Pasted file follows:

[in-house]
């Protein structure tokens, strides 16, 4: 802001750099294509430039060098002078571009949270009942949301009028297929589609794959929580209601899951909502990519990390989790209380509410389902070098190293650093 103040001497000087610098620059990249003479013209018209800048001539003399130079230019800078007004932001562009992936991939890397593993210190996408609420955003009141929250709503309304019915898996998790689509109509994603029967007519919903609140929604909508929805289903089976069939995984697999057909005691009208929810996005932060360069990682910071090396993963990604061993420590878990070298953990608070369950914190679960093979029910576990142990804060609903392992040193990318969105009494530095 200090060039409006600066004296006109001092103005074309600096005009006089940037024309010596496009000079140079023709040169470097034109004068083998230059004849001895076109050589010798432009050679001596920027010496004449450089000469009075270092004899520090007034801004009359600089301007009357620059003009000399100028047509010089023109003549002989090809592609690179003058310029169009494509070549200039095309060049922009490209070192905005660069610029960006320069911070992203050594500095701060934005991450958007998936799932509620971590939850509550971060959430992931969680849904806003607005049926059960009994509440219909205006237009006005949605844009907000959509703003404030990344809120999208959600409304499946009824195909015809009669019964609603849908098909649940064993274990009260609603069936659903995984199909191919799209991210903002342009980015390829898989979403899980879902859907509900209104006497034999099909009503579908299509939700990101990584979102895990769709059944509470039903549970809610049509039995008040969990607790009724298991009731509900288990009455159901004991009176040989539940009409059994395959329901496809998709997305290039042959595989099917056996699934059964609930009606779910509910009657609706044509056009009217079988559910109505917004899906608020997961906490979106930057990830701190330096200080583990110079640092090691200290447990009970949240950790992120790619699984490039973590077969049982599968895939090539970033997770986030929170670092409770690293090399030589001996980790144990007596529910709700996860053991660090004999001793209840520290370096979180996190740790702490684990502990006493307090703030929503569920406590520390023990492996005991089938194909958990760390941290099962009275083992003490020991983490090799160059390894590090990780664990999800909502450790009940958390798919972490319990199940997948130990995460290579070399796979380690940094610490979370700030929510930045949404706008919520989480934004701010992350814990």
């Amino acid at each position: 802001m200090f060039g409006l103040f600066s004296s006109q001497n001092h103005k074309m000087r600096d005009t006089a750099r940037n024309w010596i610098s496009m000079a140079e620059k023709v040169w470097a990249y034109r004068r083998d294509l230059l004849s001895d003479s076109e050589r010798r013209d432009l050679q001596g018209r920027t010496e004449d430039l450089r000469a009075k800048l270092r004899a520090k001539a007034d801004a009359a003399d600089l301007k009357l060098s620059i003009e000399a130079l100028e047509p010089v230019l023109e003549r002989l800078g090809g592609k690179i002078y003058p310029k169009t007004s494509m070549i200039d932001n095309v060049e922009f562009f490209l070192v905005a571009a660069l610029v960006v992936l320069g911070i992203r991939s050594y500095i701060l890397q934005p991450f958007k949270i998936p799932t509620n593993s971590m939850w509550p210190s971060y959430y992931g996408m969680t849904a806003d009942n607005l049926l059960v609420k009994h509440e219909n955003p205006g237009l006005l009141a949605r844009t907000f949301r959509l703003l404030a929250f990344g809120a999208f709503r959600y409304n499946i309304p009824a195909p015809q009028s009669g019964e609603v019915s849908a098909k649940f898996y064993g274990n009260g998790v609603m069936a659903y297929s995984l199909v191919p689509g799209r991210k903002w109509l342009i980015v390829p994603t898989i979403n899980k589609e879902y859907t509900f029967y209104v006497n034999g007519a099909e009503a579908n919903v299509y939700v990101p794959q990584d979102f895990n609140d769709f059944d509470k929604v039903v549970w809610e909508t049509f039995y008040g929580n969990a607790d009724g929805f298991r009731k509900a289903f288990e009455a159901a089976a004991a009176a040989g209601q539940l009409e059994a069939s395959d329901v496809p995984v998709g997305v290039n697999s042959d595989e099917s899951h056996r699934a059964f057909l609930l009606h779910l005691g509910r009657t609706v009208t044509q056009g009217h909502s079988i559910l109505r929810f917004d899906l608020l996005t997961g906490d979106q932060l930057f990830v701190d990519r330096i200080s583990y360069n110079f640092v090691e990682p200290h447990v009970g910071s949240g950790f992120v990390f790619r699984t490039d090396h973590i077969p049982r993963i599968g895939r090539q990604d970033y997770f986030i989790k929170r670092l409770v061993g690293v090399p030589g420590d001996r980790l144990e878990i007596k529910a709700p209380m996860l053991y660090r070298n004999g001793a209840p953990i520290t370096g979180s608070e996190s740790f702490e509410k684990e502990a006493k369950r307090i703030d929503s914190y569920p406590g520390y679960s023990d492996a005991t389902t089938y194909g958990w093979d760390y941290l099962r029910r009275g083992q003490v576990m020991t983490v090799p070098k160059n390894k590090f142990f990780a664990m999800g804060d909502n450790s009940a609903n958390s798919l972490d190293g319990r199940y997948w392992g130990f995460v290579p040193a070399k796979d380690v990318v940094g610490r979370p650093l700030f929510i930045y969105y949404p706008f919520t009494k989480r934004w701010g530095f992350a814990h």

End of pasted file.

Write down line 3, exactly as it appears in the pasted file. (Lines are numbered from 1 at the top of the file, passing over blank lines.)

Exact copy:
């Amino acid at each position: 802001m200090f060039g409006l103040f600066s004296s006109q001497n001092h103005k074309m000087r600096d005009t006089a750099r940037n024309w010596i610098s496009m000079a140079e620059k023709v040169w470097a990249y034109r004068r083998d294509l230059l004849s001895d003479s076109e050589r010798r013209d432009l050679q001596g018209r920027t010496e004449d430039l450089r000469a009075k800048l270092r004899a520090k001539a007034d801004a009359a003399d600089l301007k009357l060098s620059i003009e000399a130079l100028e047509p010089v230019l023109e003549r002989l800078g090809g592609k690179i002078y003058p310029k169009t007004s494509m070549i200039d932001n095309v060049e922009f562009f490209l070192v905005a571009a660069l610029v960006v992936l320069g911070i992203r991939s050594y500095i701060l890397q934005p991450f958007k949270i998936p799932t509620n593993s971590m939850w509550p210190s971060y959430y992931g996408m969680t849904a806003d009942n607005l049926l059960v609420k009994h509440e219909n955003p205006g237009l006005l009141a949605r844009t907000f949301r959509l703003l404030a929250f990344g809120a999208f709503r959600y409304n499946i309304p009824a195909p015809q009028s009669g019964e609603v019915s849908a098909k649940f898996y064993g274990n009260g998790v609603m069936a659903y297929s995984l199909v191919p689509g799209r991210k903002w109509l342009i980015v390829p994603t898989i979403n899980k589609e879902y859907t509900f029967y209104v006497n034999g007519a099909e009503a579908n919903v299509y939700v990101p794959q990584d979102f895990n609140d769709f059944d509470k929604v039903v549970w809610e909508t049509f039995y008040g929580n969990a607790d009724g929805f298991r009731k509900a289903f288990e009455a159901a089976a004991a009176a040989g209601q539940l009409e059994a069939s395959d329901v496809p995984v998709g997305v290039n697999s042959d595989e099917s899951h056996r699934a059964f057909l609930l009606h779910l005691g509910r009657t609706v009208t044509q056009g009217h909502s079988i559910l109505r929810f917004d899906l608020l996005t997961g906490d979106q932060l930057f990830v701190d990519r330096i200080s583990y360069n110079f640092v090691e990682p200290h447990v009970g910071s949240g950790f992120v990390f790619r699984t490039d090396h973590i077969p049982r993963i599968g895939r090539q990604d970033y997770f986030i989790k929170r670092l409770v061993g690293v090399p030589g420590d001996r980790l144990e878990i007596k529910a709700p209380m996860l053991y660090r070298n004999g001793a209840p953990i520290t370096g979180s608070e996190s740790f702490e509410k684990e502990a006493k369950r307090i703030d929503s914190y569920p406590g520390y679960s023990d492996a005991t389902t089938y194909g958990w093979d760390y941290l099962r029910r009275g083992q003490v576990m020991t983490v090799p070098k160059n390894k590090f142990f990780a664990m999800g804060d909502n450790s009940a609903n958390s798919l972490d190293g319990r199940y997948w392992g130990f995460v290579p040193a070399k796979d380690v990318v940094g610490r979370p650093l700030f929510i930045y969105y949404p706008f919520t009494k989480r934004w701010g530095f992350a814990h």